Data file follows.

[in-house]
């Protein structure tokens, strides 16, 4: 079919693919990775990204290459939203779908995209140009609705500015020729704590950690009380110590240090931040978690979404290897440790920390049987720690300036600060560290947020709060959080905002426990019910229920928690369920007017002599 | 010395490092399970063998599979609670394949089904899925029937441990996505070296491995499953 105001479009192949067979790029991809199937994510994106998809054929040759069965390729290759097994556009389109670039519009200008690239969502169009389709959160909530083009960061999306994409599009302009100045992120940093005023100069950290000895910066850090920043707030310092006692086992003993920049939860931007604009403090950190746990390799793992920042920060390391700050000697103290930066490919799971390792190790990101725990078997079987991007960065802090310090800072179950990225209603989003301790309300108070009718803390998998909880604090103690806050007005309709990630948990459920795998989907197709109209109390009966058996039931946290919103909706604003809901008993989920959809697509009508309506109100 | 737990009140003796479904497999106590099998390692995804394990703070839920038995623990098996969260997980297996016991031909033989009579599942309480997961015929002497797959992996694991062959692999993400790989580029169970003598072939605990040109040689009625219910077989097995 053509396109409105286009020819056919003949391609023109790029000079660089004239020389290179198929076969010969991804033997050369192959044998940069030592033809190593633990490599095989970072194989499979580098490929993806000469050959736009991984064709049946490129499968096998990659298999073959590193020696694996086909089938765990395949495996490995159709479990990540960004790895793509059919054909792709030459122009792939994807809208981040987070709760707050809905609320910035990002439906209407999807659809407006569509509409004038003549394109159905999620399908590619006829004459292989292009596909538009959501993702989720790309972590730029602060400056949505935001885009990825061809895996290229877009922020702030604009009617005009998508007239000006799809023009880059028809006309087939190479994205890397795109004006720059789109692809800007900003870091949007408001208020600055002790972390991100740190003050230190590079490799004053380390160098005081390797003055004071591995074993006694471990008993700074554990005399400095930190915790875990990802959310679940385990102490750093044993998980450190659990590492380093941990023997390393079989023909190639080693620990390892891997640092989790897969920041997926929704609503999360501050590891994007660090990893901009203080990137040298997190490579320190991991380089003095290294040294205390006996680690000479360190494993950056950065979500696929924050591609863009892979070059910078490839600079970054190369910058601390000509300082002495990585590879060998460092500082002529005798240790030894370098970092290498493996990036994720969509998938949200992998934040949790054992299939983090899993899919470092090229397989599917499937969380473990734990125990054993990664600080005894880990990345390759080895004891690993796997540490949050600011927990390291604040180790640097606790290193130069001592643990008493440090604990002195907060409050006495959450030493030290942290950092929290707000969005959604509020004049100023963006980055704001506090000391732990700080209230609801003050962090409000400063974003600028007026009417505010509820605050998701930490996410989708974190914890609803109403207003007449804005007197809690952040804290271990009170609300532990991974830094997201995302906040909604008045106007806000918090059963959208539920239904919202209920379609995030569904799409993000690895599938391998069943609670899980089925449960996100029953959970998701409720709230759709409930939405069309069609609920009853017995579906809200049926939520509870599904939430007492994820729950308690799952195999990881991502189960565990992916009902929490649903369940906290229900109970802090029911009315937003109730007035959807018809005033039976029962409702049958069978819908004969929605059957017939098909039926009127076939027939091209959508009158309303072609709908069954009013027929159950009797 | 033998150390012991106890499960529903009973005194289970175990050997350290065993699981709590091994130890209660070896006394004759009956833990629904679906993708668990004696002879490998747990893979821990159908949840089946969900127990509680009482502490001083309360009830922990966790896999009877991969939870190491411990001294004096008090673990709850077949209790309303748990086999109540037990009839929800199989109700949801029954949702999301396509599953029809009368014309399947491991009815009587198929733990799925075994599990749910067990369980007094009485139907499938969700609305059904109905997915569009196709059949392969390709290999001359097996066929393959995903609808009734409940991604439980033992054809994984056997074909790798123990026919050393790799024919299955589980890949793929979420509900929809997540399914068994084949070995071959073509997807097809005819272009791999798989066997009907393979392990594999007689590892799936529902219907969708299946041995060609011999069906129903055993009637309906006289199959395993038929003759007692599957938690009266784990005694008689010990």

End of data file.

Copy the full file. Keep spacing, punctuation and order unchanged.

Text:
[in-house]
């Protein structure tokens, strides 16, 4: 079919693919990775990204290459939203779908995209140009609705500015020729704590950690009380110590240090931040978690979404290897440790920390049987720690300036600060560290947020709060959080905002426990019910229920928690369920007017002599 | 010395490092399970063998599979609670394949089904899925029937441990996505070296491995499953 105001479009192949067979790029991809199937994510994106998809054929040759069965390729290759097994556009389109670039519009200008690239969502169009389709959160909530083009960061999306994409599009302009100045992120940093005023100069950290000895910066850090920043707030310092006692086992003993920049939860931007604009403090950190746990390799793992920042920060390391700050000697103290930066490919799971390792190790990101725990078997079987991007960065802090310090800072179950990225209603989003301790309300108070009718803390998998909880604090103690806050007005309709990630948990459920795998989907197709109209109390009966058996039931946290919103909706604003809901008993989920959809697509009508309506109100 | 737990009140003796479904497999106590099998390692995804394990703070839920038995623990098996969260997980297996016991031909033989009579599942309480997961015929002497797959992996694991062959692999993400790989580029169970003598072939605990040109040689009625219910077989097995 053509396109409105286009020819056919003949391609023109790029000079660089004239020389290179198929076969010969991804033997050369192959044998940069030592033809190593633990490599095989970072194989499979580098490929993806000469050959736009991984064709049946490129499968096998990659298999073959590193020696694996086909089938765990395949495996490995159709479990990540960004790895793509059919054909792709030459122009792939994807809208981040987070709760707050809905609320910035990002439906209407999807659809407006569509509409004038003549394109159905999620399908590619006829004459292989292009596909538009959501993702989720790309972590730029602060400056949505935001885009990825061809895996290229877009922020702030604009009617005009998508007239000006799809023009880059028809006309087939190479994205890397795109004006720059789109692809800007900003870091949007408001208020600055002790972390991100740190003050230190590079490799004053380390160098005081390797003055004071591995074993006694471990008993700074554990005399400095930190915790875990990802959310679940385990102490750093044993998980450190659990590492380093941990023997390393079989023909190639080693620990390892891997640092989790897969920041997926929704609503999360501050590891994007660090990893901009203080990137040298997190490579320190991991380089003095290294040294205390006996680690000479360190494993950056950065979500696929924050591609863009892979070059910078490839600079970054190369910058601390000509300082002495990585590879060998460092500082002529005798240790030894370098970092290498493996990036994720969509998938949200992998934040949790054992299939983090899993899919470092090229397989599917499937969380473990734990125990054993990664600080005894880990990345390759080895004891690993796997540490949050600011927990390291604040180790640097606790290193130069001592643990008493440090604990002195907060409050006495959450030493030290942290950092929290707000969005959604509020004049100023963006980055704001506090000391732990700080209230609801003050962090409000400063974003600028007026009417505010509820605050998701930490996410989708974190914890609803109403207003007449804005007197809690952040804290271990009170609300532990991974830094997201995302906040909604008045106007806000918090059963959208539920239904919202209920379609995030569904799409993000690895599938391998069943609670899980089925449960996100029953959970998701409720709230759709409930939405069309069609609920009853017995579906809200049926939520509870599904939430007492994820729950308690799952195999990881991502189960565990992916009902929490649903369940906290229900109970802090029911009315937003109730007035959807018809005033039976029962409702049958069978819908004969929605059957017939098909039926009127076939027939091209959508009158309303072609709908069954009013027929159950009797 | 033998150390012991106890499960529903009973005194289970175990050997350290065993699981709590091994130890209660070896006394004759009956833990629904679906993708668990004696002879490998747990893979821990159908949840089946969900127990509680009482502490001083309360009830922990966790896999009877991969939870190491411990001294004096008090673990709850077949209790309303748990086999109540037990009839929800199989109700949801029954949702999301396509599953029809009368014309399947491991009815009587198929733990799925075994599990749910067990369980007094009485139907499938969700609305059904109905997915569009196709059949392969390709290999001359097996066929393959995903609808009734409940991604439980033992054809994984056997074909790798123990026919050393790799024919299955589980890949793929979420509900929809997540399914068994084949070995071959073509997807097809005819272009791999798989066997009907393979392990594999007689590892799936529902219907969708299946041995060609011999069906129903055993009637309906006289199959395993038929003759007692599957938690009266784990005694008689010990």